William Provine, Professor of Evolutionary Biology at Cornell University, said in a debate in 1994 at Stanford University:
Let me summarise my views on what modern evolutionary biology tells us loud and clear and I must say that these are basically Darwin’s views. There are no gods. No purposive forces of any kind. No life after death. When I die I am absolutely certain that I’m going to be completely dead. That’s just all-that’s going to be the end of me. There is no ultimate foundation for ethics, no ultimate meaning to life, and no free will for humans either.
Richard Dawkins said:
The universe we observe has precisely the properties we should expect if there is, at bottom, no design, no purpose, no evil and no good, nothing but blind, pitiless indifference.
Despite this, the charade goes on.
At a lecture by Richard Dawkins I attended—again at Victoria Uni—someone asked him, ‘Professor Dawkins, given what you’ve said tonight, could you please tell me why I should get up in the morning!’ Included in his reply was a comment that a teacher from New Zealand had written to Dawkins and told him that after reading one of his books, one of his students had decided life was not worth living.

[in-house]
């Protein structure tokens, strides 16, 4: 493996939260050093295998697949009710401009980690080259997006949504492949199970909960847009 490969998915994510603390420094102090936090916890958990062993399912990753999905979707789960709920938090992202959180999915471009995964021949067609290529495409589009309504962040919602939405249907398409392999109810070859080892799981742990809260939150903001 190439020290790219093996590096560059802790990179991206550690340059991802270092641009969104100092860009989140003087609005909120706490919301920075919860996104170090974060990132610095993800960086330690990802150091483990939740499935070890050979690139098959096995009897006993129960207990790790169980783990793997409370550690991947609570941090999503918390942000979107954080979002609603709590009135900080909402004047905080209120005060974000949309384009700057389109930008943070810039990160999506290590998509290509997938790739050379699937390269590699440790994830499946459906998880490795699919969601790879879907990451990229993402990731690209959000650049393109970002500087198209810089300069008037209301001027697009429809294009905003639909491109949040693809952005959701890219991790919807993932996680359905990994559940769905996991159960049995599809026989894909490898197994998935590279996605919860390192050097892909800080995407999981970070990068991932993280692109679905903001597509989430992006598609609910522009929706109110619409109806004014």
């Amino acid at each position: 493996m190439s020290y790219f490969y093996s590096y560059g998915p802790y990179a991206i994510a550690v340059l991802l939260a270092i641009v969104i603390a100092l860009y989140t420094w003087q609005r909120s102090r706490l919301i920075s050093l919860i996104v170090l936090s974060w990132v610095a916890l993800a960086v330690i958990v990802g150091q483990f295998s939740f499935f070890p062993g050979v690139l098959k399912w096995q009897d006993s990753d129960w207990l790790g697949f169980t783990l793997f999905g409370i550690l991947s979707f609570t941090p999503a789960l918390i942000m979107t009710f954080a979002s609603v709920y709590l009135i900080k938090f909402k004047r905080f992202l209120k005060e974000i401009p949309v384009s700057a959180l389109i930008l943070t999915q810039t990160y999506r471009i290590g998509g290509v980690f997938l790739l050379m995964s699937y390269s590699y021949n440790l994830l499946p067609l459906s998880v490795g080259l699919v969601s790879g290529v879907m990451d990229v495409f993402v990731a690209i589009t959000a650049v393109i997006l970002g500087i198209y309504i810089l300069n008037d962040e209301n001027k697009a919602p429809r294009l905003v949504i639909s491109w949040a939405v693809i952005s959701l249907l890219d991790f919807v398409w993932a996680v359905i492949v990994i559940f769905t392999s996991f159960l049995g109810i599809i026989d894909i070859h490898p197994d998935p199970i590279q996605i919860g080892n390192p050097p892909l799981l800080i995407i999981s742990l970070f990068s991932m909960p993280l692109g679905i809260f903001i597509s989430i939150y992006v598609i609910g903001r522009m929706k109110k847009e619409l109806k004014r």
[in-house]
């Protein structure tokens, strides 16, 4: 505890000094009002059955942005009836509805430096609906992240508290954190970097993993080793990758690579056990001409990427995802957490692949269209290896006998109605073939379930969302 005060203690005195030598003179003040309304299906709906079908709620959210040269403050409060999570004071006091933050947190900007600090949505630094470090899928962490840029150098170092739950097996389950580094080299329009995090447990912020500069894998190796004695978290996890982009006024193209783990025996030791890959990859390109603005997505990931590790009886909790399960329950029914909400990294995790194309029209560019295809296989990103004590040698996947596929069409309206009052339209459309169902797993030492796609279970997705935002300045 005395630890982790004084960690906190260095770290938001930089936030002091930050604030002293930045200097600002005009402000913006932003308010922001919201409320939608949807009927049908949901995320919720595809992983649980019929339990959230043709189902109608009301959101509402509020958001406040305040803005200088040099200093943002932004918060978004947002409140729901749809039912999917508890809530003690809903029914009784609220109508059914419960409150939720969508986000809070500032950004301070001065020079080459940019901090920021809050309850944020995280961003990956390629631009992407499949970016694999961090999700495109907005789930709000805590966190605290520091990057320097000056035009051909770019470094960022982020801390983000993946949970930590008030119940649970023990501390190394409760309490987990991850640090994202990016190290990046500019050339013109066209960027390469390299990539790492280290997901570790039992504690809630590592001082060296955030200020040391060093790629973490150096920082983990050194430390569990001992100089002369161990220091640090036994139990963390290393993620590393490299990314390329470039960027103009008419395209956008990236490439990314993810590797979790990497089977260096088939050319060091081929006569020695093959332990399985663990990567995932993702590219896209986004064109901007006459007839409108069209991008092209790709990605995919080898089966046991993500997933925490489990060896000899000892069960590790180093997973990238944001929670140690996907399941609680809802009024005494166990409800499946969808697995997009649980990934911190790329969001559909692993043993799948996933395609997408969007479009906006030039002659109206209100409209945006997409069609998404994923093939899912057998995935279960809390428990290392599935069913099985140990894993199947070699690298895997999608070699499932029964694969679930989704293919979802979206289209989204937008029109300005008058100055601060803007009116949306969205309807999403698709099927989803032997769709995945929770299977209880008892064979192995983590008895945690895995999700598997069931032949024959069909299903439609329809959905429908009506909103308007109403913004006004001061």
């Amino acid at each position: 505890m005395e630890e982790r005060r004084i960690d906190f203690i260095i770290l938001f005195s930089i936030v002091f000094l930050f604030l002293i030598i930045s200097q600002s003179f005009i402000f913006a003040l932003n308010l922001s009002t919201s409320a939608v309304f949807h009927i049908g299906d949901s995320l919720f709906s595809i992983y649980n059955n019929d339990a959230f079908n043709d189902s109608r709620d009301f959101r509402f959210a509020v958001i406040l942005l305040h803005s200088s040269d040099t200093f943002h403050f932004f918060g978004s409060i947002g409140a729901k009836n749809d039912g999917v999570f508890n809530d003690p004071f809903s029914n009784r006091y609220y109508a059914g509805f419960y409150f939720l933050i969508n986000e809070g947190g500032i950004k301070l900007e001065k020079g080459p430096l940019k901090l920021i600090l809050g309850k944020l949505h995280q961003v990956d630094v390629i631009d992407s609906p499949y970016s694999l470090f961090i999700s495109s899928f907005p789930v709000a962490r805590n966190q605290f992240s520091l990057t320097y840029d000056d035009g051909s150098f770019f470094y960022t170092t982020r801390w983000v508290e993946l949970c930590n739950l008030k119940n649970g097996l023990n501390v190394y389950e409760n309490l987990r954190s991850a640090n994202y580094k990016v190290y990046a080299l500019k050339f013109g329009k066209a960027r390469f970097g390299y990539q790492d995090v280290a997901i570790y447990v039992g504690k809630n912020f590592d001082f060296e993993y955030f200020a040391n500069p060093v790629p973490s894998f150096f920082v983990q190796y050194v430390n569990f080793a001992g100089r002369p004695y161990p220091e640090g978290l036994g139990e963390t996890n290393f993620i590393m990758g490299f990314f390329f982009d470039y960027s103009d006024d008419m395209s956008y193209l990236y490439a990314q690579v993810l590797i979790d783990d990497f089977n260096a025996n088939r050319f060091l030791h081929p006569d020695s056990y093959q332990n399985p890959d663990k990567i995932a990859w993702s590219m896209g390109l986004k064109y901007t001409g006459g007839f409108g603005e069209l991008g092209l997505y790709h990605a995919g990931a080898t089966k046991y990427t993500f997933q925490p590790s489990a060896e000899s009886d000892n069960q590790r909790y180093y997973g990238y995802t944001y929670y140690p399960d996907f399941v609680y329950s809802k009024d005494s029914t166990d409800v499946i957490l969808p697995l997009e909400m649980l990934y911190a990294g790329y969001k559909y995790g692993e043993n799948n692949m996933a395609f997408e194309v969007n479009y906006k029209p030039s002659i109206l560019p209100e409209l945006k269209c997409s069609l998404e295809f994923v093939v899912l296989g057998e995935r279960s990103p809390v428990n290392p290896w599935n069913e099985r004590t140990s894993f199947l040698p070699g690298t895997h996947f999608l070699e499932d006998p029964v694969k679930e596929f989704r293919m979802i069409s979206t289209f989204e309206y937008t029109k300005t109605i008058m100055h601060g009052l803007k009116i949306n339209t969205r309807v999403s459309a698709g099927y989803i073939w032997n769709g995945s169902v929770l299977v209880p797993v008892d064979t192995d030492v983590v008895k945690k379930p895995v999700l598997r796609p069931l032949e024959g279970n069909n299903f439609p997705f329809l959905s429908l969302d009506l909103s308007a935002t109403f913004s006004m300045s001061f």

Given that the majority of New Zealand’s educational system is built on ideas indistinguishable from those of Dawkins, the rate of teen suicide in this country should not surprise. Teach kids they’re nothing but warmed-over pond scum and when the chips are down, no wonder they decide life’s not worth living. It’s a wonder more don’t! Perhaps it’s because they just resign themselves to live with the deadening weight of nagging, persistent, background despair, whether identified or not.
And given that in this country, a pregnant schoolgirl can be taken straight from school to an abortion clinic to have her child killed without her parents even knowing about it, an abomination on two counts that the educational establishment endorses and participates in, is it any wonder that kids put two and two together and conclude they have no intrinsic worth and are just as expendable? Why should their life be any more valuable than the one they just destroyed?